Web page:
That ’70s Thing: Why Young Architects Today Are Enthralled by Vintage Technologies


Courtesy flickr/creative commons

Courtesy flickr/creative commons

Designers have fixated on the visual culture that wrought Casio wrist watches and Superstudio. Mario Carpo explores the reasons why.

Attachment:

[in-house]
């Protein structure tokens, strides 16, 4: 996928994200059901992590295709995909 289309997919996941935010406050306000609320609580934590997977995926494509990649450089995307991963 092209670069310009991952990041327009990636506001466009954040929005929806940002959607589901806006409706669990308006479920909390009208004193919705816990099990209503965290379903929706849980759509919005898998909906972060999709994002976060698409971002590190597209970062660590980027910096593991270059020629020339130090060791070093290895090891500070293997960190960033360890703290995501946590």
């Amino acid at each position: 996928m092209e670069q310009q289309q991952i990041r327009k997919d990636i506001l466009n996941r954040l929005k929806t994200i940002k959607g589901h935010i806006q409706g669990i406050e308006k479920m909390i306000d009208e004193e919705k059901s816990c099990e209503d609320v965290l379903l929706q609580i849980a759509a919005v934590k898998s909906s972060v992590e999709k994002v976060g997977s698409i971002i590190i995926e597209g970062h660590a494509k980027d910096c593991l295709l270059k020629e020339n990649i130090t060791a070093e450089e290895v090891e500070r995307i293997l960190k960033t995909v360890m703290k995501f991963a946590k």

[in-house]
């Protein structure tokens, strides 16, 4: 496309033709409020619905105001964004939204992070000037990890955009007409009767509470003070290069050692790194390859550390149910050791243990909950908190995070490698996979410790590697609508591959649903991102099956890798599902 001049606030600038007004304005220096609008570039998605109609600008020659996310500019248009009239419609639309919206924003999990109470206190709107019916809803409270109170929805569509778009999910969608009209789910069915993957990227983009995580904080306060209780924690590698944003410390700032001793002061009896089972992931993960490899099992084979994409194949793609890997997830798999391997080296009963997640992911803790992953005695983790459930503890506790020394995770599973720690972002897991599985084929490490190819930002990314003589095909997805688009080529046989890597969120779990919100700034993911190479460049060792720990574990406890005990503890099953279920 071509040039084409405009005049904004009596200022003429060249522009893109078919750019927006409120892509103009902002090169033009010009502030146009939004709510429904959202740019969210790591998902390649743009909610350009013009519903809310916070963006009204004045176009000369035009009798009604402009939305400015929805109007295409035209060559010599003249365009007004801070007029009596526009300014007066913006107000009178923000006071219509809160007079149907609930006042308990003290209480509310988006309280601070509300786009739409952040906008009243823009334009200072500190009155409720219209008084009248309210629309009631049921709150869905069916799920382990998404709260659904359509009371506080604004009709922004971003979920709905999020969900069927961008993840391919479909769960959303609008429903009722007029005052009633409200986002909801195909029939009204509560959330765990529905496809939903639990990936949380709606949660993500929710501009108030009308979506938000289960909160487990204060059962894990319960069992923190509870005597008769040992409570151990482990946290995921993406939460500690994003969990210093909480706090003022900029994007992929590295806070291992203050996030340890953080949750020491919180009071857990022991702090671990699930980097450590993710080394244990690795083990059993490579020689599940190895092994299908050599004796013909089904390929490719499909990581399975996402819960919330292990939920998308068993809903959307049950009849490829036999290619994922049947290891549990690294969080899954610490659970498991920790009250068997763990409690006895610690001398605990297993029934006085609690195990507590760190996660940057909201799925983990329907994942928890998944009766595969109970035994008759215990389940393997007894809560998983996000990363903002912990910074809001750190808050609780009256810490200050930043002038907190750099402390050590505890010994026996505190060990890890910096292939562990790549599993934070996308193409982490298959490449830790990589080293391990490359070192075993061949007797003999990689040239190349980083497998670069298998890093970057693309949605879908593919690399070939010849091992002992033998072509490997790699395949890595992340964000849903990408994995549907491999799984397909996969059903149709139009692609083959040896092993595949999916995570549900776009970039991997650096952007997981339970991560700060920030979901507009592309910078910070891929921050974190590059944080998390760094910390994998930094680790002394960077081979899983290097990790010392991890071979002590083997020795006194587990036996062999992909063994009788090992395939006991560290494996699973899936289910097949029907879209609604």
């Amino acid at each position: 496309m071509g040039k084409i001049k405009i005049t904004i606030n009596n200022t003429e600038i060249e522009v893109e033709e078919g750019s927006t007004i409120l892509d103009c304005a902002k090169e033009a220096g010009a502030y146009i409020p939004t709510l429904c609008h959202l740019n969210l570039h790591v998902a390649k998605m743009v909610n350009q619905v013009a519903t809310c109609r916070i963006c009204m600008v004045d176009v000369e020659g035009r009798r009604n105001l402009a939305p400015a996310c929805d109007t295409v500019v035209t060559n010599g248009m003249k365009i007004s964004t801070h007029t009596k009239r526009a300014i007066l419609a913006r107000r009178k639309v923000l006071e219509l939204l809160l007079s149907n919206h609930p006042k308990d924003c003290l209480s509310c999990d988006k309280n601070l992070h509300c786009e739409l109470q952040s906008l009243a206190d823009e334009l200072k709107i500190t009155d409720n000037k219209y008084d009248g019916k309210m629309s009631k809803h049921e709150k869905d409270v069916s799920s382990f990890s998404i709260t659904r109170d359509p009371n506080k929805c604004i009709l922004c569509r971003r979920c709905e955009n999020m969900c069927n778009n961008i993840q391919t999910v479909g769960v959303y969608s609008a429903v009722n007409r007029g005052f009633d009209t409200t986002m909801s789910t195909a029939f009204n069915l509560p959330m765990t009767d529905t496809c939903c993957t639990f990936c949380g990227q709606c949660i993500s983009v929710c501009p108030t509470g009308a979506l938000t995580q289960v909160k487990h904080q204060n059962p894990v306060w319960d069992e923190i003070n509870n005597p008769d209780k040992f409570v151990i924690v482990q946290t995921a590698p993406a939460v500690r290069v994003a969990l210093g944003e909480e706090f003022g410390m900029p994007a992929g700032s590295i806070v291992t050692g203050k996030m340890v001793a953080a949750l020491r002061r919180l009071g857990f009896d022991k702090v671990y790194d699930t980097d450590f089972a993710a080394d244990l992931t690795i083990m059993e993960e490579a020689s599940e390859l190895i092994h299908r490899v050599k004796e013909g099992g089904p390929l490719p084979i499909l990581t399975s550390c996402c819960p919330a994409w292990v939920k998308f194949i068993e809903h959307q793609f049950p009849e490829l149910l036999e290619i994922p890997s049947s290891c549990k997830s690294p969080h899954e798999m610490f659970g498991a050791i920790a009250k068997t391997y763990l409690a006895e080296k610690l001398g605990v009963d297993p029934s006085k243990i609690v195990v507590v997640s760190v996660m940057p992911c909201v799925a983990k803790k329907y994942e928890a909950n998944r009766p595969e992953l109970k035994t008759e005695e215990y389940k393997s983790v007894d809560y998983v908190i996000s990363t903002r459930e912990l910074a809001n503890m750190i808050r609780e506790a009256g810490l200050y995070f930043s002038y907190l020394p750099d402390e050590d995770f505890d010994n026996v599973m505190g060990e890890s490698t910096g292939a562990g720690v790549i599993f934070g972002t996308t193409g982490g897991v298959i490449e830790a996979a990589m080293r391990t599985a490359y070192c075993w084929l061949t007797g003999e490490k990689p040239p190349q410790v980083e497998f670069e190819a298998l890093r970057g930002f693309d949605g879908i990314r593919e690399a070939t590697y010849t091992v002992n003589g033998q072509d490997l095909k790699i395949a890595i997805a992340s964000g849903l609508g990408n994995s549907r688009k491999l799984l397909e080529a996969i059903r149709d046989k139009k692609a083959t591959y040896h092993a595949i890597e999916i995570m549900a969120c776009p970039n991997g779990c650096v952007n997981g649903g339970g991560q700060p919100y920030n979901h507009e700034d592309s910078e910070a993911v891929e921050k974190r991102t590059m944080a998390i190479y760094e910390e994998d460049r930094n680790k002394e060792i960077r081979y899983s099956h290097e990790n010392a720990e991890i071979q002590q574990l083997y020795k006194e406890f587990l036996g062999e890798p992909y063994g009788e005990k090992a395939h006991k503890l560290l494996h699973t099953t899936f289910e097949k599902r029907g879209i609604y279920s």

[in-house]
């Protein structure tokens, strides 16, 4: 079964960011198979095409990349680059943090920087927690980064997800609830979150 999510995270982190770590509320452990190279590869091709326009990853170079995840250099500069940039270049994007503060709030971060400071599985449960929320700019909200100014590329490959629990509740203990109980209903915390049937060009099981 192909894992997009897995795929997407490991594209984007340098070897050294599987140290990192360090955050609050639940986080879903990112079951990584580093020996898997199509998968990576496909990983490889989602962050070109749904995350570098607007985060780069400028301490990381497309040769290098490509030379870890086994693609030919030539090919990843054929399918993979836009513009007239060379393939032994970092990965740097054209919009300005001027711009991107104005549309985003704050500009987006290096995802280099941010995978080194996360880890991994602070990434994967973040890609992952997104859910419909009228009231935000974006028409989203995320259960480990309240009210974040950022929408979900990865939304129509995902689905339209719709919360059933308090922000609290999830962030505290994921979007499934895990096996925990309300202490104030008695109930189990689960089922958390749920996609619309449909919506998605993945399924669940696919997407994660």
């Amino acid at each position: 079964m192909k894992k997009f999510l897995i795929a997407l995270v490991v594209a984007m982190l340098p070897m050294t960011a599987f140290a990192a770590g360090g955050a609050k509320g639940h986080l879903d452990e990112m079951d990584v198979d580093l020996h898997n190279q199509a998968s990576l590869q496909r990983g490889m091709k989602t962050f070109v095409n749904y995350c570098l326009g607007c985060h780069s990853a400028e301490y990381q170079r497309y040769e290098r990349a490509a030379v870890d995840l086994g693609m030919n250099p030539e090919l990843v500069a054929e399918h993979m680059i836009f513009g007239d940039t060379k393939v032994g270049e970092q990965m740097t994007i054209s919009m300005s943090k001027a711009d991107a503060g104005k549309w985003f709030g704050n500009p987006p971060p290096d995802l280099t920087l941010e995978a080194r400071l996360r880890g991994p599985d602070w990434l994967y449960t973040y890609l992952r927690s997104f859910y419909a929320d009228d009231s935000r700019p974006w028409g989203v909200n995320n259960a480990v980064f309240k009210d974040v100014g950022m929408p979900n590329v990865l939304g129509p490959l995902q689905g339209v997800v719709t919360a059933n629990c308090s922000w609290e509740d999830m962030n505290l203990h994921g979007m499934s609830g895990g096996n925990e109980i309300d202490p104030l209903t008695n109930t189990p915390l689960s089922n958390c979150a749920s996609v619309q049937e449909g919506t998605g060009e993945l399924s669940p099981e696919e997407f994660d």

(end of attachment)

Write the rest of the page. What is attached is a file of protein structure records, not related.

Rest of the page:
It began with a watch—actually, two. Last year I was co-tutoring two brilliant master students in a school of architecture in a European country I shall not name. They had started their thesis project with some very idealistic, “accelerationist” views of technology—assuming, in the footsteps of some improbable political theories currently in fashion, that technological change would “accelerate” the final demise of capitalism. Then one day they showed up for their tutorial sporting two identical black Casio digital watches, and I immediately realized that something had gone awry. As if struck by some illumination on their road to Damascus, they explained to me they had concluded that technology should thenceforth be their foe. From that moment, their project turned into a “critical” reinterpretation of some Superstudio projects from the early ’70s. For their final presentation, some months later, they set up an installation where everything, right down to some fresh baguettes bought from a baker’s next door, was wrapped in carefully executed Superstudio wallpaper—black grid on white background. Most of their friends in attendance were also wearing the same Casio watch, I noticed.

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